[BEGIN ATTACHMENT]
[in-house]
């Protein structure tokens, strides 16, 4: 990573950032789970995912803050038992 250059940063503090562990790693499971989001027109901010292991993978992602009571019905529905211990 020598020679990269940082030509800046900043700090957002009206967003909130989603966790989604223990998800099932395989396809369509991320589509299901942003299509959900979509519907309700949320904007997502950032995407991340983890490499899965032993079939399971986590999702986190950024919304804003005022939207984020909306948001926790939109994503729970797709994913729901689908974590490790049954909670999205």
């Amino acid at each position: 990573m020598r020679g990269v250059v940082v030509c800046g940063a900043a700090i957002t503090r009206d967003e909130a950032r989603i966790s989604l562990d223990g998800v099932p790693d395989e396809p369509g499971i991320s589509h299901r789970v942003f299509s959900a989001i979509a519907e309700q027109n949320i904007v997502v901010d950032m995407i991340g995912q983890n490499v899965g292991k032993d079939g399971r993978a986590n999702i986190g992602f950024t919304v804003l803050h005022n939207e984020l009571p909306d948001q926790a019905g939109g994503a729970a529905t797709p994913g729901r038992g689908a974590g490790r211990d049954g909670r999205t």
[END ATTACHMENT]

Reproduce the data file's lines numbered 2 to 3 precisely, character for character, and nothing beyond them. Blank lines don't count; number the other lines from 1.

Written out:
């Protein structure tokens, strides 16, 4: 990573950032789970995912803050038992 250059940063503090562990790693499971989001027109901010292991993978992602009571019905529905211990 020598020679990269940082030509800046900043700090957002009206967003909130989603966790989604223990998800099932395989396809369509991320589509299901942003299509959900979509519907309700949320904007997502950032995407991340983890490499899965032993079939399971986590999702986190950024919304804003005022939207984020909306948001926790939109994503729970797709994913729901689908974590490790049954909670999205």
């Amino acid at each position: 990573m020598r020679g990269v250059v940082v030509c800046g940063a900043a700090i957002t503090r009206d967003e909130a950032r989603i966790s989604l562990d223990g998800v099932p790693d395989e396809p369509g499971i991320s589509h299901r789970v942003f299509s959900a989001i979509a519907e309700q027109n949320i904007v997502v901010d950032m995407i991340g995912q983890n490499v899965g292991k032993d079939g399971r993978a986590n999702i986190g992602f950024t919304v804003l803050h005022n939207e984020l009571p909306d948001q926790a019905g939109g994503a729970a529905t797709p994913g729901r038992g689908a974590g490790r211990d049954g909670r999205t």